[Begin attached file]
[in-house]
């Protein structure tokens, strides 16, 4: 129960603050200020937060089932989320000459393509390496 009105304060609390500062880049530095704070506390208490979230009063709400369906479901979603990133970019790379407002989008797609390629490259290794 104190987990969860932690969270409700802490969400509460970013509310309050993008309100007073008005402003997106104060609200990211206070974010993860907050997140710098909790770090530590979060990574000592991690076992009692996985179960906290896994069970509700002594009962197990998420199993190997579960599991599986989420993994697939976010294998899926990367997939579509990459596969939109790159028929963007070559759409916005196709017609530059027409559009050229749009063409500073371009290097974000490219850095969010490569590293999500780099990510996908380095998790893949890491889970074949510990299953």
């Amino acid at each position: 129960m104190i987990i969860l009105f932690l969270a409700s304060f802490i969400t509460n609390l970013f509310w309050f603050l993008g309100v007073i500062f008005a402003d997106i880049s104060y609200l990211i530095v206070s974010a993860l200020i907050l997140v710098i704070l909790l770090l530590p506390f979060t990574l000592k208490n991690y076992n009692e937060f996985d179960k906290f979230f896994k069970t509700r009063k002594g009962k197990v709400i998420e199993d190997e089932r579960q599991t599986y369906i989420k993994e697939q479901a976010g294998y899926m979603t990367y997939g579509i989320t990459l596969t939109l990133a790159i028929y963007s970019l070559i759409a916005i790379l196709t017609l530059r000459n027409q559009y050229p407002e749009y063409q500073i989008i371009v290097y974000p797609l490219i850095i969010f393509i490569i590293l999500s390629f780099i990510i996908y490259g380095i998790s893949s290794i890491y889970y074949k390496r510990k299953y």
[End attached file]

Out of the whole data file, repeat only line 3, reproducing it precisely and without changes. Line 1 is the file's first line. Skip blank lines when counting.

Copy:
């Amino acid at each position: 129960m104190i987990i969860l009105f932690l969270a409700s304060f802490i969400t509460n609390l970013f509310w309050f603050l993008g309100v007073i500062f008005a402003d997106i880049s104060y609200l990211i530095v206070s974010a993860l200020i907050l997140v710098i704070l909790l770090l530590p506390f979060t990574l000592k208490n991690y076992n009692e937060f996985d179960k906290f979230f896994k069970t509700r009063k002594g009962k197990v709400i998420e199993d190997e089932r579960q599991t599986y369906i989420k993994e697939q479901a976010g294998y899926m979603t990367y997939g579509i989320t990459l596969t939109l990133a790159i028929y963007s970019l070559i759409a916005i790379l196709t017609l530059r000459n027409q559009y050229p407002e749009y063409q500073i989008i371009v290097y974000p797609l490219i850095i969010f393509i490569i590293l999500s390629f780099i990510i996908y490259g380095i998790s893949s290794i890491y889970y074949k390496r510990k299953y």